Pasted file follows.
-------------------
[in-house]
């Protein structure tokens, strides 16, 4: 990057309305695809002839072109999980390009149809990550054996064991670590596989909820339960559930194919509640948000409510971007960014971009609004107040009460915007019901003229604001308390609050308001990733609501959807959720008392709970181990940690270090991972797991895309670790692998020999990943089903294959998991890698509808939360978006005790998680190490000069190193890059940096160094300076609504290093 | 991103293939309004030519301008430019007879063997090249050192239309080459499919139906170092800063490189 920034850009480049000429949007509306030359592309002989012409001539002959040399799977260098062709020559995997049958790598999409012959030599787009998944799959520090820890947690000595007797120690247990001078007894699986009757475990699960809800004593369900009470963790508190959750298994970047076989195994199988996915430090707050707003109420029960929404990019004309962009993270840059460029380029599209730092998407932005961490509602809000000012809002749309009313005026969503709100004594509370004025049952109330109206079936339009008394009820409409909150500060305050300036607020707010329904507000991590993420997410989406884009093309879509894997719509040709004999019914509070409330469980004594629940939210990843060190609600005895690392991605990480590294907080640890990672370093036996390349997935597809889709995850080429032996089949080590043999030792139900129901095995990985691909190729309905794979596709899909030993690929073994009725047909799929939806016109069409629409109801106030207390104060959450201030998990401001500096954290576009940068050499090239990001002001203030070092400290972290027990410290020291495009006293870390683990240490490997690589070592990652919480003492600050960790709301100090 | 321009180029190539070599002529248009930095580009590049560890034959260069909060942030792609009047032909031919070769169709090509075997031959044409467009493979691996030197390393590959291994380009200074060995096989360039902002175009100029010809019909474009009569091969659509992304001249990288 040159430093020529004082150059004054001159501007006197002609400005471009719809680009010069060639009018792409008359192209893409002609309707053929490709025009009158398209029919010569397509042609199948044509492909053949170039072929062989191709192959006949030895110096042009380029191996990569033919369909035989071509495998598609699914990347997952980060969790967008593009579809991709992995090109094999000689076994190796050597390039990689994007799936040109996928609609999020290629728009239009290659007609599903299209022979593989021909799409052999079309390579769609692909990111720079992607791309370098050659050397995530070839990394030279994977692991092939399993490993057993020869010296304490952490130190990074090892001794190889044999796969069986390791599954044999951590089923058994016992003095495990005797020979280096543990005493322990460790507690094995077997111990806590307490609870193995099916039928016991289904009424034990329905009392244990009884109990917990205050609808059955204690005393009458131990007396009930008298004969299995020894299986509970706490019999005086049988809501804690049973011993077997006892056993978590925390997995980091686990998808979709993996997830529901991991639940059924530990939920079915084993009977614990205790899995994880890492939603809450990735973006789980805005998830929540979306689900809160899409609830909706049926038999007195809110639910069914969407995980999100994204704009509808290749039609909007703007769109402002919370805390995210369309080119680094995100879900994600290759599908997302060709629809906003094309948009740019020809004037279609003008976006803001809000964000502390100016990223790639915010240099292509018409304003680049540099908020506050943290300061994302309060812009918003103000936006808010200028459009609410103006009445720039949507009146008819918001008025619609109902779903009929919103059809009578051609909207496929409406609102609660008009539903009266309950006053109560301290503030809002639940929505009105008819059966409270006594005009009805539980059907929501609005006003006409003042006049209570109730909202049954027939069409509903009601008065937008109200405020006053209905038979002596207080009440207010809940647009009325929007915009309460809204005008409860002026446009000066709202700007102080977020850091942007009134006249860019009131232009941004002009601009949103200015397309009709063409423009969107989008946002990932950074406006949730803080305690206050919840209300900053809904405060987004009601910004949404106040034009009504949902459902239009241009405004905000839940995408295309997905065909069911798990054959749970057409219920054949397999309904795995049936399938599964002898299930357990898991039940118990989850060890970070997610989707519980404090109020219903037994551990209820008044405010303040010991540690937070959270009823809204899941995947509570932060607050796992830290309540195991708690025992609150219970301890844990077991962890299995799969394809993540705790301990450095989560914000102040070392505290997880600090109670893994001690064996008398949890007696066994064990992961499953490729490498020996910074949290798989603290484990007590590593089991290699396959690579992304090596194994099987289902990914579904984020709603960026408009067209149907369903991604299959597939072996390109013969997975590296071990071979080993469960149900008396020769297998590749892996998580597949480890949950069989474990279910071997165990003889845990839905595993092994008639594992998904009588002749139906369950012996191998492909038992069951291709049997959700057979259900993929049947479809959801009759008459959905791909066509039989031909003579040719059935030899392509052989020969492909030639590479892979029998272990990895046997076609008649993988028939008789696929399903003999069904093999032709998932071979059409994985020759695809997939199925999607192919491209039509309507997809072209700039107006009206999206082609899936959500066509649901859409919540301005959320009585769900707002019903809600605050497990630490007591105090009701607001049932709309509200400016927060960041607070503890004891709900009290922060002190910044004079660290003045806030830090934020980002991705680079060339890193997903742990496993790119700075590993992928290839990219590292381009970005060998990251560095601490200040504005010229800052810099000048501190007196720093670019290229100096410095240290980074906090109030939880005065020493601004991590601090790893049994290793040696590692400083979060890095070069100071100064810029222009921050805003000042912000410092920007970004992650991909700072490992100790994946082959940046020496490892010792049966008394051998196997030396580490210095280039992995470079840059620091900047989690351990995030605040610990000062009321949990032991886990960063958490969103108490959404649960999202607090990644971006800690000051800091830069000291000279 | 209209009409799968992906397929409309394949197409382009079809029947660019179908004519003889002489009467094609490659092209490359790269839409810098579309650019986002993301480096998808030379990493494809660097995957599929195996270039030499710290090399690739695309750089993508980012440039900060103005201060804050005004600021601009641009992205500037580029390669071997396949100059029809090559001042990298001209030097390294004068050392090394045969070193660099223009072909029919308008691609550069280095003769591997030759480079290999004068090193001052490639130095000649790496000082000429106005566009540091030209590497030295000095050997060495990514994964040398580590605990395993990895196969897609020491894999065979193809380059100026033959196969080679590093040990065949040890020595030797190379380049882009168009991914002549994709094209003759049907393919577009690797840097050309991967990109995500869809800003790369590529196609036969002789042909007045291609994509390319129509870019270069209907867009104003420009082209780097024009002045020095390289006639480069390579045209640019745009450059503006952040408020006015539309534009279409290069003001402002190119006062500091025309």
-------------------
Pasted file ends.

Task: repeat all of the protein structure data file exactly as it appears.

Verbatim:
[in-house]
């Protein structure tokens, strides 16, 4: 990057309305695809002839072109999980390009149809990550054996064991670590596989909820339960559930194919509640948000409510971007960014971009609004107040009460915007019901003229604001308390609050308001990733609501959807959720008392709970181990940690270090991972797991895309670790692998020999990943089903294959998991890698509808939360978006005790998680190490000069190193890059940096160094300076609504290093 | 991103293939309004030519301008430019007879063997090249050192239309080459499919139906170092800063490189 920034850009480049000429949007509306030359592309002989012409001539002959040399799977260098062709020559995997049958790598999409012959030599787009998944799959520090820890947690000595007797120690247990001078007894699986009757475990699960809800004593369900009470963790508190959750298994970047076989195994199988996915430090707050707003109420029960929404990019004309962009993270840059460029380029599209730092998407932005961490509602809000000012809002749309009313005026969503709100004594509370004025049952109330109206079936339009008394009820409409909150500060305050300036607020707010329904507000991590993420997410989406884009093309879509894997719509040709004999019914509070409330469980004594629940939210990843060190609600005895690392991605990480590294907080640890990672370093036996390349997935597809889709995850080429032996089949080590043999030792139900129901095995990985691909190729309905794979596709899909030993690929073994009725047909799929939806016109069409629409109801106030207390104060959450201030998990401001500096954290576009940068050499090239990001002001203030070092400290972290027990410290020291495009006293870390683990240490490997690589070592990652919480003492600050960790709301100090 | 321009180029190539070599002529248009930095580009590049560890034959260069909060942030792609009047032909031919070769169709090509075997031959044409467009493979691996030197390393590959291994380009200074060995096989360039902002175009100029010809019909474009009569091969659509992304001249990288 040159430093020529004082150059004054001159501007006197002609400005471009719809680009010069060639009018792409008359192209893409002609309707053929490709025009009158398209029919010569397509042609199948044509492909053949170039072929062989191709192959006949030895110096042009380029191996990569033919369909035989071509495998598609699914990347997952980060969790967008593009579809991709992995090109094999000689076994190796050597390039990689994007799936040109996928609609999020290629728009239009290659007609599903299209022979593989021909799409052999079309390579769609692909990111720079992607791309370098050659050397995530070839990394030279994977692991092939399993490993057993020869010296304490952490130190990074090892001794190889044999796969069986390791599954044999951590089923058994016992003095495990005797020979280096543990005493322990460790507690094995077997111990806590307490609870193995099916039928016991289904009424034990329905009392244990009884109990917990205050609808059955204690005393009458131990007396009930008298004969299995020894299986509970706490019999005086049988809501804690049973011993077997006892056993978590925390997995980091686990998808979709993996997830529901991991639940059924530990939920079915084993009977614990205790899995994880890492939603809450990735973006789980805005998830929540979306689900809160899409609830909706049926038999007195809110639910069914969407995980999100994204704009509808290749039609909007703007769109402002919370805390995210369309080119680094995100879900994600290759599908997302060709629809906003094309948009740019020809004037279609003008976006803001809000964000502390100016990223790639915010240099292509018409304003680049540099908020506050943290300061994302309060812009918003103000936006808010200028459009609410103006009445720039949507009146008819918001008025619609109902779903009929919103059809009578051609909207496929409406609102609660008009539903009266309950006053109560301290503030809002639940929505009105008819059966409270006594005009009805539980059907929501609005006003006409003042006049209570109730909202049954027939069409509903009601008065937008109200405020006053209905038979002596207080009440207010809940647009009325929007915009309460809204005008409860002026446009000066709202700007102080977020850091942007009134006249860019009131232009941004002009601009949103200015397309009709063409423009969107989008946002990932950074406006949730803080305690206050919840209300900053809904405060987004009601910004949404106040034009009504949902459902239009241009405004905000839940995408295309997905065909069911798990054959749970057409219920054949397999309904795995049936399938599964002898299930357990898991039940118990989850060890970070997610989707519980404090109020219903037994551990209820008044405010303040010991540690937070959270009823809204899941995947509570932060607050796992830290309540195991708690025992609150219970301890844990077991962890299995799969394809993540705790301990450095989560914000102040070392505290997880600090109670893994001690064996008398949890007696066994064990992961499953490729490498020996910074949290798989603290484990007590590593089991290699396959690579992304090596194994099987289902990914579904984020709603960026408009067209149907369903991604299959597939072996390109013969997975590296071990071979080993469960149900008396020769297998590749892996998580597949480890949950069989474990279910071997165990003889845990839905595993092994008639594992998904009588002749139906369950012996191998492909038992069951291709049997959700057979259900993929049947479809959801009759008459959905791909066509039989031909003579040719059935030899392509052989020969492909030639590479892979029998272990990895046997076609008649993988028939008789696929399903003999069904093999032709998932071979059409994985020759695809997939199925999607192919491209039509309507997809072209700039107006009206999206082609899936959500066509649901859409919540301005959320009585769900707002019903809600605050497990630490007591105090009701607001049932709309509200400016927060960041607070503890004891709900009290922060002190910044004079660290003045806030830090934020980002991705680079060339890193997903742990496993790119700075590993992928290839990219590292381009970005060998990251560095601490200040504005010229800052810099000048501190007196720093670019290229100096410095240290980074906090109030939880005065020493601004991590601090790893049994290793040696590692400083979060890095070069100071100064810029222009921050805003000042912000410092920007970004992650991909700072490992100790994946082959940046020496490892010792049966008394051998196997030396580490210095280039992995470079840059620091900047989690351990995030605040610990000062009321949990032991886990960063958490969103108490959404649960999202607090990644971006800690000051800091830069000291000279 | 209209009409799968992906397929409309394949197409382009079809029947660019179908004519003889002489009467094609490659092209490359790269839409810098579309650019986002993301480096998808030379990493494809660097995957599929195996270039030499710290090399690739695309750089993508980012440039900060103005201060804050005004600021601009641009992205500037580029390669071997396949100059029809090559001042990298001209030097390294004068050392090394045969070193660099223009072909029919308008691609550069280095003769591997030759480079290999004068090193001052490639130095000649790496000082000429106005566009540091030209590497030295000095050997060495990514994964040398580590605990395993990895196969897609020491894999065979193809380059100026033959196969080679590093040990065949040890020595030797190379380049882009168009991914002549994709094209003759049907393919577009690797840097050309991967990109995500869809800003790369590529196609036969002789042909007045291609994509390319129509870019270069209907867009104003420009082209780097024009002045020095390289006639480069390579045209640019745009450059503006952040408020006015539309534009279409290069003001402002190119006062500091025309």